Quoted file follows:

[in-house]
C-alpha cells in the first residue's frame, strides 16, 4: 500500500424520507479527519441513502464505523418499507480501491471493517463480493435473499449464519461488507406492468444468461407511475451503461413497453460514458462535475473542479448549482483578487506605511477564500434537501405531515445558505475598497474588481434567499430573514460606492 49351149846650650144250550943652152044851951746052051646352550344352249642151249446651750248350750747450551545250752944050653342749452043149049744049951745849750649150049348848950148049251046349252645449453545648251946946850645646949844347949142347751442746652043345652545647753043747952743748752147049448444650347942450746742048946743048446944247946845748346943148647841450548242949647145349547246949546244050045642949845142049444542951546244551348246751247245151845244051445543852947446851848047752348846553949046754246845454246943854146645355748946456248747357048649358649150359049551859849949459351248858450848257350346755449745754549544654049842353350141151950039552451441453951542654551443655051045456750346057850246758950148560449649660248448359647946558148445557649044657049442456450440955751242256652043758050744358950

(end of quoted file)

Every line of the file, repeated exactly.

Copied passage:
[in-house]
C-alpha cells in the first residue's frame, strides 16, 4: 500500500424520507479527519441513502464505523418499507480501491471493517463480493435473499449464519461488507406492468444468461407511475451503461413497453460514458462535475473542479448549482483578487506605511477564500434537501405531515445558505475598497474588481434567499430573514460606492 49351149846650650144250550943652152044851951746052051646352550344352249642151249446651750248350750747450551545250752944050653342749452043149049744049951745849750649150049348848950148049251046349252645449453545648251946946850645646949844347949142347751442746652043345652545647753043747952743748752147049448444650347942450746742048946743048446944247946845748346943148647841450548242949647145349547246949546244050045642949845142049444542951546244551348246751247245151845244051445543852947446851848047752348846553949046754246845454246943854146645355748946456248747357048649358649150359049551859849949459351248858450848257350346755449745754549544654049842353350141151950039552451441453951542654551443655051045456750346057850246758950148560449649660248448359647946558148445557649044657049442456450440955751242256652043758050744358950